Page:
SO WHERE ARE THE AZORES?
These nine volcanic islands are scattered across the mid-Atlantic, about 1,500km west of Portugal and 4,000km east of New York. They form part of Macronesia, a geographical region which includes the Canary Islands, although the Azores are greener than the more southerly Spanish isles. Politically they are part of Portugal – the Azoreans speak Portuguese, have adopted the euro, send deputies to the Portuguese parliament and are represented in Brussels by their own MEP. Where they differ from the rest of Europe is in the pace of life, which feels rather like stepping back to the 1950s.
The Crown Princes in Ponta Delgada
The islands divide naturally into three groups: the eastern islands of Sao Miguel, the largest of the nine, and Santa Maria; the central group consisting of Terceira, Graciosa, Sao Jorge, Pico and Faial; and the western islands of Flores and Corvo, the smallest and most remote. There were no inhabitants at all until the 15th century, when the Portuguese explorers happened upon Santa Maria and Sao Miguel.
The harbor is full of whale watching and fishing boats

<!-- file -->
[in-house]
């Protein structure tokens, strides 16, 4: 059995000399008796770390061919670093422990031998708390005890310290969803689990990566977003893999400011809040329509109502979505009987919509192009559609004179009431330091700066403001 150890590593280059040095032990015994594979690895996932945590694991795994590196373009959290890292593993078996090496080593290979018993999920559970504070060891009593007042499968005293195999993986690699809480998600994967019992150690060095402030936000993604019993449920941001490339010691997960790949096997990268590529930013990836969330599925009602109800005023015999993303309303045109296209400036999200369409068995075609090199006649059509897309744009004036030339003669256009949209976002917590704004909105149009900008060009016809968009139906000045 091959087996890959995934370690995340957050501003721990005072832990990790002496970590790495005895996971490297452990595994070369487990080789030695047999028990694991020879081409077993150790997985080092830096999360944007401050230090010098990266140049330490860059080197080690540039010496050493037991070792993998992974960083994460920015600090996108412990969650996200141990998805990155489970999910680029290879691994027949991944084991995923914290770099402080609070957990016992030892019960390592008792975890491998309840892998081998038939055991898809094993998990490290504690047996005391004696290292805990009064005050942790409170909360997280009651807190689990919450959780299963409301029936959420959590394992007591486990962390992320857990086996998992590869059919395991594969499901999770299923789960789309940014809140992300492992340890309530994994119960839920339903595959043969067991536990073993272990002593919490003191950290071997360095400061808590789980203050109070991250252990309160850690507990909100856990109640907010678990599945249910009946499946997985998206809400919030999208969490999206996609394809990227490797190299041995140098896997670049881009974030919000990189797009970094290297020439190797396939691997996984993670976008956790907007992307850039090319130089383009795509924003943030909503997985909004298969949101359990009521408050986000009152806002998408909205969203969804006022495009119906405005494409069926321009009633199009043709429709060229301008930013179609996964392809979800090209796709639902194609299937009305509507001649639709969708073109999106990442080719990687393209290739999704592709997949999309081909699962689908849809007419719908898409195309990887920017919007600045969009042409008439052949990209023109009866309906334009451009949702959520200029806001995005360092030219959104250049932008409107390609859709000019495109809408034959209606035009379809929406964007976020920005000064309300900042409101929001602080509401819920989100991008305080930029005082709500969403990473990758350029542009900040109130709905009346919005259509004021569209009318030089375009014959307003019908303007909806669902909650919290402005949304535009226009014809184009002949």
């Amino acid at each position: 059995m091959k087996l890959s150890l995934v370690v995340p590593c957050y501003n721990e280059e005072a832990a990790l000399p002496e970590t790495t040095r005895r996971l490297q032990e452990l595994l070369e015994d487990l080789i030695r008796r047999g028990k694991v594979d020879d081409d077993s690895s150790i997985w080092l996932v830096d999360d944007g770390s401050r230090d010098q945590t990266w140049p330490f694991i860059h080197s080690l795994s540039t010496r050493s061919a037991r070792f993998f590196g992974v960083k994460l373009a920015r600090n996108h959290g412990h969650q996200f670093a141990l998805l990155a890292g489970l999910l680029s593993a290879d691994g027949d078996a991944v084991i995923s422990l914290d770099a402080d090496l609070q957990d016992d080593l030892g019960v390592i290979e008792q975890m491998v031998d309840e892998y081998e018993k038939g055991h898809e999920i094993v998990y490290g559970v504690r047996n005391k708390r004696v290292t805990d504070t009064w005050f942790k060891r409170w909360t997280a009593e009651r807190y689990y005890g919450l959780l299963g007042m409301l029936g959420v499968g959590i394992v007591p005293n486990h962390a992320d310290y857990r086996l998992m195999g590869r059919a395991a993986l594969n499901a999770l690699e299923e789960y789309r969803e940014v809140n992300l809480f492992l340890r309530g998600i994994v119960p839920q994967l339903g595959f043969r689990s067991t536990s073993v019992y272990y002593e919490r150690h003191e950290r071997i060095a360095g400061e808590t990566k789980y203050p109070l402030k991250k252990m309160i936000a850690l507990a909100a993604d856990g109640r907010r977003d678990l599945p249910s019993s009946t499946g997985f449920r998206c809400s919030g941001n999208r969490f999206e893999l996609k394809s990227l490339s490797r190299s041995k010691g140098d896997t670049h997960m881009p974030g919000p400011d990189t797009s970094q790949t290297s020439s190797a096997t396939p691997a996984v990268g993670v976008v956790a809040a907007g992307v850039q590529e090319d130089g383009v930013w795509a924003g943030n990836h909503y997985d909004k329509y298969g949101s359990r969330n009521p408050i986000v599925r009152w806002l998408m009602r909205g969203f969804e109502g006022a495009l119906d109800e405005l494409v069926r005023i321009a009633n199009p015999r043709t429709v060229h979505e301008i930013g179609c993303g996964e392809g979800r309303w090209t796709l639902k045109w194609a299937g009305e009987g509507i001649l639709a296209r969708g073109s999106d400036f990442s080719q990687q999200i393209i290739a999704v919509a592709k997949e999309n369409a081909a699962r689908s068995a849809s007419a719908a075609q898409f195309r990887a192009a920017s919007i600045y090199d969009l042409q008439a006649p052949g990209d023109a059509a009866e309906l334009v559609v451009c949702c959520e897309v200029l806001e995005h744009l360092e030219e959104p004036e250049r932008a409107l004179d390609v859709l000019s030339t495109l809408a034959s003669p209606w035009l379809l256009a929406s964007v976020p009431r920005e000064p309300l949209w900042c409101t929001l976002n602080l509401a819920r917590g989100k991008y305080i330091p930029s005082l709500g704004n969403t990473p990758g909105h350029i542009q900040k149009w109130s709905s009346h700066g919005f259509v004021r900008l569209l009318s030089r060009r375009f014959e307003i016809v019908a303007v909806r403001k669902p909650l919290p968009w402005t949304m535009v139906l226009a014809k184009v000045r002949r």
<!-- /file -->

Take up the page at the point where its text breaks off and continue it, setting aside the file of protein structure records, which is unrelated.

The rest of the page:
The island of Sao Miguel is the largest of the Azorean Islands and is home to the harbor of Ponta Delgada. The island is known for its rich volcanic soil that produces a multitude of crops; tobacco, tea, tropical fruit such as pineapple and bananas. It was a little foggy but the weather forecast calls for a pleasant day. We have until 1:30pm here so I’ll say goodbye for now and pick up once we get back to the ship.
M.A. and I got off the ship at 9:30am with no real plans for the day and no plans to see anything in the city. We walked up on a guy hawking an open air bus ride around the town for 10 euros. We jumped at it. It is called the “Fun Bus” and it’s like a “hop-on, hop-off” bus without the getting off. It made one circle around the city.
What we learned about the Azores was the climate is pretty much the same all year. This morning it was really pleasant and I did not take a jacket. The islands were formed from volcanoes umpteen years ago and that fact is very evident in the homes, beaches and countryside. Many of the houses are made from volcanic rock. All of the fences dividing pastures are made from volcanic rocks. The black paint you see on the trim of the houses is made from volcanic soil. Our journey around the town was an attraction for many of the residents of Ponta Delgado. They waved at the tourists and shouted “spend more money!”….just kidding. They were very friendly though. The journey around the town ended so we got off and walked into a café where M.A. had a snack and coffee. We walked back to the ship and waited to get back aboard. I took some photos and hope you enjoy them.
We off to Cherbourg, France. If you like the blog leave us a comment!